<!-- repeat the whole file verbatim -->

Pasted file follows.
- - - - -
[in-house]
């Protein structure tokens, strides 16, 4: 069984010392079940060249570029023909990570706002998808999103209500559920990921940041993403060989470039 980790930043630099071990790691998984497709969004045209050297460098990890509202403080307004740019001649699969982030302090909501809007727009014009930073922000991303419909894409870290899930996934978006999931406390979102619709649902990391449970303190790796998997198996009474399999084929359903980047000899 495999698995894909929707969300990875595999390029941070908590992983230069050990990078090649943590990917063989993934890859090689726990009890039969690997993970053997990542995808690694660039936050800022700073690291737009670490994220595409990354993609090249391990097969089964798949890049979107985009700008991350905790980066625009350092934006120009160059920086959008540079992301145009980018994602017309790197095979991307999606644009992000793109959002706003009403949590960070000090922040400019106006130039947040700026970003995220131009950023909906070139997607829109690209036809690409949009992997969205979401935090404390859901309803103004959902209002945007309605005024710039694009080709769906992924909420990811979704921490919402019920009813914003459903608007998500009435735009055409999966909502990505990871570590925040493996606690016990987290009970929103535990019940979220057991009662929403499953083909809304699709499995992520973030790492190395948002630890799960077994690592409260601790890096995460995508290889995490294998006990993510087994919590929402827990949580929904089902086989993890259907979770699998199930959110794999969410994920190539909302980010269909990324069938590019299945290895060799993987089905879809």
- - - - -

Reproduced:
[in-house]
């Protein structure tokens, strides 16, 4: 069984010392079940060249570029023909990570706002998808999103209500559920990921940041993403060989470039 980790930043630099071990790691998984497709969004045209050297460098990890509202403080307004740019001649699969982030302090909501809007727009014009930073922000991303419909894409870290899930996934978006999931406390979102619709649902990391449970303190790796998997198996009474399999084929359903980047000899 495999698995894909929707969300990875595999390029941070908590992983230069050990990078090649943590990917063989993934890859090689726990009890039969690997993970053997990542995808690694660039936050800022700073690291737009670490994220595409990354993609090249391990097969089964798949890049979107985009700008991350905790980066625009350092934006120009160059920086959008540079992301145009980018994602017309790197095979991307999606644009992000793109959002706003009403949590960070000090922040400019106006130039947040700026970003995220131009950023909906070139997607829109690209036809690409949009992997969205979401935090404390859901309803103004959902209002945007309605005024710039694009080709769906992924909420990811979704921490919402019920009813914003459903608007998500009435735009055409999966909502990505990871570590925040493996606690016990987290009970929103535990019940979220057991009662929403499953083909809304699709499995992520973030790492190395948002630890799960077994690592409260601790890096995460995508290889995490294998006990993510087994919590929402827990949580929904089902086989993890259907979770699998199930959110794999969410994920190539909302980010269909990324069938590019299945290895060799993987089905879809």